A full garden of vegetables in raised boxes.
Photo/ Rachael

A thriving community garden that Circle of Friends participant Rachael manages.

The past year has been difficult for many of us. But for those who were already marginalized, the impact was greater, and the recovery slower. As we look back on a most unusual year and look forward to a more hopeful future, the stories and experiences we hear from our program participants and partners challenge us not to forget those who continue to be in need.

“Prior to the pandemic, I was actually working at two part-time jobs.”  says Rachael * a Circle of Friends participant. Circle of Friends supports people transitioning into stable housing with regular social visits. “I was getting extra hours and I was actually considering looking into getting my EA [certificate], which is an educational assistant.” 

Then, in March of 2020, the day before the pandemic was officially declared, Rachael was in a serious car accident. “And that in itself has been a whole huge headache. I now use a walker. I'm still in a lot of pain and there's issues with my leg, which have not yet been determined. I now have forearm crutches, and I'm hoping to go back to work in September, but I'm finding out tomorrow or next week, whether I am or not. I mean, it's based on what my doctor [says]”. The insurance claim process has also dragged on, causing more stress.

The last 18 months have been uniquely difficult for Rachael, who had already suffered a brain injury in the past and, as a result, found “screen time” painful. This was, of course, a serious handicap when the pandemic shut down all in person visits and all socializing and meeting had to be done virtually. “I find that very, very, very difficult,” says Rachael.  “You need the connection with people, but then it's also not helpful because it's the wrong way…. It kind of gets you, it's very easy to get into a rut mentally and emotionally.”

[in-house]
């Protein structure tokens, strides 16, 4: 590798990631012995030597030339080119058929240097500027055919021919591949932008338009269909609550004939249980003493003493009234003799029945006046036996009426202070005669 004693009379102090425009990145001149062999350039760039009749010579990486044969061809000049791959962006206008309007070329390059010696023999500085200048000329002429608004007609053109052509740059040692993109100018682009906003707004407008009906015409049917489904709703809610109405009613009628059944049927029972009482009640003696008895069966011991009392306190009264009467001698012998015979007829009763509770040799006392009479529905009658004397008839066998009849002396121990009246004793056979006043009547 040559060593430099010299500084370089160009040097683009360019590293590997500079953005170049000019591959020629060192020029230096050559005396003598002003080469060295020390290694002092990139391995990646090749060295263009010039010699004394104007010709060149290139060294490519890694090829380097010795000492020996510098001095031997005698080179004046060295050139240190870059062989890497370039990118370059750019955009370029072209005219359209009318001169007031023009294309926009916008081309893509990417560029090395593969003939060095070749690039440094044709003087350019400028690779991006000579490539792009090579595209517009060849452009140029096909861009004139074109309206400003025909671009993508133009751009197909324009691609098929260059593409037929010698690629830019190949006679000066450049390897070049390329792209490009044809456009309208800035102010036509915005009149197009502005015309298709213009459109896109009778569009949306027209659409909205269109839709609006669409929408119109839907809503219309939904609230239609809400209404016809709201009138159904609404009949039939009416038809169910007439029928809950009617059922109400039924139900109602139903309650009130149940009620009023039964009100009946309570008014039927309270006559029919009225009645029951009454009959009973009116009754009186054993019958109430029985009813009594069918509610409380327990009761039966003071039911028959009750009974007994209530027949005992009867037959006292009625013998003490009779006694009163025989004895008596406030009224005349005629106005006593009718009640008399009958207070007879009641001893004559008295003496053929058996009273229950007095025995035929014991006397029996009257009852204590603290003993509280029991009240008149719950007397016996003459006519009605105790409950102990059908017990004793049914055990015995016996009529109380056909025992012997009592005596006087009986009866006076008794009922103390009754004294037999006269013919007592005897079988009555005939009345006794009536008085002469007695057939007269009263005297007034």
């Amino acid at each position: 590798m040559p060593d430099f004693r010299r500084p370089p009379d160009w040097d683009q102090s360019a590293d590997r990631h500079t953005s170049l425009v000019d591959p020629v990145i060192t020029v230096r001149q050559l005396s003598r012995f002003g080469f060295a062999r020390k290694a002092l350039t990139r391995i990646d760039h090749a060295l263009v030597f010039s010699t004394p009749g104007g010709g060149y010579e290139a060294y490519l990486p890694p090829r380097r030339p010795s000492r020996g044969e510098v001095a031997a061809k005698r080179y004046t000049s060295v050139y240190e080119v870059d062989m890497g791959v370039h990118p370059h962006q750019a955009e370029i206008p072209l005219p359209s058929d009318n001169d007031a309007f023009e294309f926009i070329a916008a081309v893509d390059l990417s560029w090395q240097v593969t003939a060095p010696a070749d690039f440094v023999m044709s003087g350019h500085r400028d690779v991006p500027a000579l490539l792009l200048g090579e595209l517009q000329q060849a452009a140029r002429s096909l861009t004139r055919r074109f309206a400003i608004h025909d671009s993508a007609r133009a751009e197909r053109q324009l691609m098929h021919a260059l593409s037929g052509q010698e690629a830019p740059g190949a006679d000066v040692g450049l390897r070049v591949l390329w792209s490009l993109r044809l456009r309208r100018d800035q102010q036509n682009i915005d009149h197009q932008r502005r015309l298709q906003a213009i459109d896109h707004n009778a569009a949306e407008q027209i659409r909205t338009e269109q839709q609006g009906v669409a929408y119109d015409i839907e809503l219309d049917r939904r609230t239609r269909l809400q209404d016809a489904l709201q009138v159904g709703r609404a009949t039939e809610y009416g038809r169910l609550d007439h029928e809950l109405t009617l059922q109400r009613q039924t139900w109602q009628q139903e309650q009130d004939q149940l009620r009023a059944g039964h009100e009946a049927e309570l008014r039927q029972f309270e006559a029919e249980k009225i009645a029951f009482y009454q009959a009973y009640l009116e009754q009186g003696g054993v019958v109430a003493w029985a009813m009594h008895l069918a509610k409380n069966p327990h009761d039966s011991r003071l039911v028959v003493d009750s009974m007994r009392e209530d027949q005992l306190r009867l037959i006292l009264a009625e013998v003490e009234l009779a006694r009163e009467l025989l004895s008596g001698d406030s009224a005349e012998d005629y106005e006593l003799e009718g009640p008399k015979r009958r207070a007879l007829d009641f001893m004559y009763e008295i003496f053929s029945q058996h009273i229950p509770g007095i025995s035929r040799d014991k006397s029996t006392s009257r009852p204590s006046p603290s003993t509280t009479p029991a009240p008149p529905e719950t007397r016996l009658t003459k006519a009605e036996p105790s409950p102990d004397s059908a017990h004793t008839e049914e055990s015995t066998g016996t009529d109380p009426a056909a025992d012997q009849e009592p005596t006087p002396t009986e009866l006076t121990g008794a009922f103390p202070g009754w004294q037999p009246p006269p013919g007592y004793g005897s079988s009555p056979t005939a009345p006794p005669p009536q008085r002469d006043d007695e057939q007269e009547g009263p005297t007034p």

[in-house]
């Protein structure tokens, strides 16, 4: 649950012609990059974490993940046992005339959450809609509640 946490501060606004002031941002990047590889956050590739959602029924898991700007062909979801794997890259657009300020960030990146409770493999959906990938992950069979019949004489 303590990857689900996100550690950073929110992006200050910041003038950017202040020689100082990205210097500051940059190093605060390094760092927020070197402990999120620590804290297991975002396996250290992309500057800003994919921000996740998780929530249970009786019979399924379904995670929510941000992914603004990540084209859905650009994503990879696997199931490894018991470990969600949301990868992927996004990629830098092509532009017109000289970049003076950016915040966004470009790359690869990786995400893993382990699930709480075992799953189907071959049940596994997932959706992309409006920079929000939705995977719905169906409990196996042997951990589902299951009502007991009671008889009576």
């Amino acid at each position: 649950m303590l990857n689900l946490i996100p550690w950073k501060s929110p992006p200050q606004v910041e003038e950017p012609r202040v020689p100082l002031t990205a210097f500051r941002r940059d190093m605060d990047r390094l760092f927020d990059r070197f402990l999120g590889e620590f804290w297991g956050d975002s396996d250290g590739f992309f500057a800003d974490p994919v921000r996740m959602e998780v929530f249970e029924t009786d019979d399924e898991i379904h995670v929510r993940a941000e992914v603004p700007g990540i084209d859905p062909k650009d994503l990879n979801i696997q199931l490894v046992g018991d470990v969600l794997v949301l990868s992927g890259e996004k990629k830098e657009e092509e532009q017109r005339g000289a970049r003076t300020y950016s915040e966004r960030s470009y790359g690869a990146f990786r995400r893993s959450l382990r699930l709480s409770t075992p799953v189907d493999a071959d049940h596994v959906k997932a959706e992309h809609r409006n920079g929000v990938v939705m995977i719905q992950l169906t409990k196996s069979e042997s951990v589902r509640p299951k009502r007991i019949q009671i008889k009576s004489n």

Rachael with robust cabbage from the community garden.Submitted by Rachael

At one point, one of Rachael’s personal support workers contracted COVID-19 which meant Rachael had to self-isolate for two weeks. This, combined with her mobility challenges from her car accident injury, exposed one of the most precarious parts of living on the margins: food security. Food security is a big deal for Rachael, as she was already an advocate for community food security, helping to organize a community garden as well as a food forest in Kitchener. 

She believes that everybody has the right to nutritious, natural foods that contribute to good health. Unfortunately, those on the margins, especially during desperate times like the pandemic, are limited in their choices.

This bountiful harvest from a community garden that Rachael manages was donated to organizations that feed food insecure people in Kitchener.Submitted by Rachael

“I had no money, so they were trying to set me up with food from the food bank,” explains Rachael. “And I was supposed to get [a box of food] that had no processed food and no bread. And they sent me breaded cutlets and a whole bag of bread.”